PianoHAT for the Raspberry Pi – a review

Occasionally, I get sent things in the post to review. Sometimes I buy a product just because I think it looks cool. This is one of the latter type.

Update: I have added a video demo here.


The original board, known as the “PiPiano”, was developed by Zachary Igielman, a young man who quietly went about the business of raising funds for the board by embarking on an IndieGoGo campaign. The campaign was a success and soon the board (which came as a kit to solder together yourself) began to get into the hands of the backers. This is what it looked like:

A few months ago, Zach was approached by Pimoroni about the prospect of turning it into a HAT and, being very sensible, and with exams approaching, Zach agreed to hand the project over to them. Enter Phil “Gadgetoid” Howard and the others at Pimoroni who took the kit and turned it into a rather attractive HAT:

Now known as the “Piano HAT”, the product was launched very recently and I quickly ordered one from The Pi Hut, having seen a few sneak peaks in the preceding weeks.

The looks

I think you’ll agree that this is one of the most attractive boards for the Raspberry Pi ever produced. It is made in stylish black, white and gold with intricate typefaces and an incredible amount of functionality built in.

The functionality

The Piano HAT comes with the following features:

  • 13 touch-capacitive piano keys.
  • 3 additional keys for controlling which instrument and which octave you are playing.
  • 16 very bright LEDs.

All the keys, buttons and LEDs can be programmed according to your needs. Because of the sheer number of controls and indicator lights, the possibilities of using it for a variety of different projects are huge. It could, for example, be used as a control pad for automation, or even to program a robot (providing you can find a way to break out the GPIO pins, which, like all HATs, get covered when you push the board on).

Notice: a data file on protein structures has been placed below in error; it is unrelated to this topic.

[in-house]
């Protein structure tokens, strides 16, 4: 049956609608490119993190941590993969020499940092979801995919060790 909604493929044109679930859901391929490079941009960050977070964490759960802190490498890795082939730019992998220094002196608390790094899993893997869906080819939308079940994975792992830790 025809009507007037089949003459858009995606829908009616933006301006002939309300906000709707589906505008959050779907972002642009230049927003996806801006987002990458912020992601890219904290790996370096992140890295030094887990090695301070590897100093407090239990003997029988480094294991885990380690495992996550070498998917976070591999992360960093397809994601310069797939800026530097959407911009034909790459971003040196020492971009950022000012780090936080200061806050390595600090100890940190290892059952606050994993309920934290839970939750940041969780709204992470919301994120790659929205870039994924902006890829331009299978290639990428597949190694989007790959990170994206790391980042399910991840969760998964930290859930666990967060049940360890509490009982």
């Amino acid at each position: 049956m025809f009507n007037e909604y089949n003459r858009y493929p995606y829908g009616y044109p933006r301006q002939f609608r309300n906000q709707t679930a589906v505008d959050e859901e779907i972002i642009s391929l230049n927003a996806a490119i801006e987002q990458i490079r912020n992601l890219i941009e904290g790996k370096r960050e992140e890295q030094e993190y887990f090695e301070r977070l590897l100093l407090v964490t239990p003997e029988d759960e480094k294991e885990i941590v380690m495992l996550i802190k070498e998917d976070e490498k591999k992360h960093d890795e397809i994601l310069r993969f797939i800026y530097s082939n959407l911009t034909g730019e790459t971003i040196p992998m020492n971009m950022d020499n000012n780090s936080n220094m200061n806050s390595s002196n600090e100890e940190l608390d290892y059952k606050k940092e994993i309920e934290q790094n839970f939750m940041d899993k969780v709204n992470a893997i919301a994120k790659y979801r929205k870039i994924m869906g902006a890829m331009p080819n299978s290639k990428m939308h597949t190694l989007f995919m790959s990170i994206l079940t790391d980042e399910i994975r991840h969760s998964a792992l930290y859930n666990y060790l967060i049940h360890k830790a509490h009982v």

The software

The Piano HAT comes with a library of software that you download from the Pimoroni website via GitHub. The install takes ages and I can’t help feel that there’s a little bit of over-egging going on. But, if all of it is necessary for it to work, I can’t really complain about the loss of about 30 minutes of time waiting for the install script to complete. A word to the wise: Do not try and do this over wi-fi – it takes much longer that way!

The library itself is typical Pimoroni: simple, easy to use and comprehensive. You can attach events to key press triggers and you can individually address the LEDs.

Along with the library, you also get a few example scripts. One of them simply loops through the LEDs. Another just listens for button presses. The more interesting examples are when the Piano HAT actually ‘plays’ music for you. There is a simple piano program which you can play whatever you like on. It even uses the instrument button so you can play the drums! There is also another script which teaches you how to play a well-known nursery rhyme by lighting up the LED of the key it wants you to play. All these code examples are excellent and can really give you ideas about what you can do with the HAT. There is also a script which interfaces with MIDI systems, but I lack the equipment to try that out.

The included instrument samples are lovely – very high quality and they sounded excellent through my earphones. If enough people ask, I’ll publish a video so you can actually hear it!


I got mine from The Pi Hut for £15 plus postage. You can obviously get it from Pimoroni, and it costs the same.


The Piano HAT is, as far as electronics goes, a work of art. It looks slick, feels slick and, with the software library included, acts slick. The buttons are just about big enough to play with my clumsy adult-sized hands, touch-sensitivity is about right and the LEDs are bright (possibly too bright… I wonder if you can reduce the brightness…). The touch-capacitive nature of the board is a joy and is a big improvement over Zach’s original push-buttons. I do, however, like the way that they’ve kept the spirit of Zach’s original – for example, the example scripts share a lot of similarity to Zach’s original included software – and have honoured his work on both the front and back of the board.

This is another winner for Pimoroni. I recommend getting one and having a play about with it – it’s lovely to use and there’s a lot of possibilities for what it can be used for other than music. I’d love to see someone integrate it with Sonic Pi – they would be perfect for one another.


I can’t fault the board itself or the software. The price is right, the design is excellent. What more can I say? 10/10

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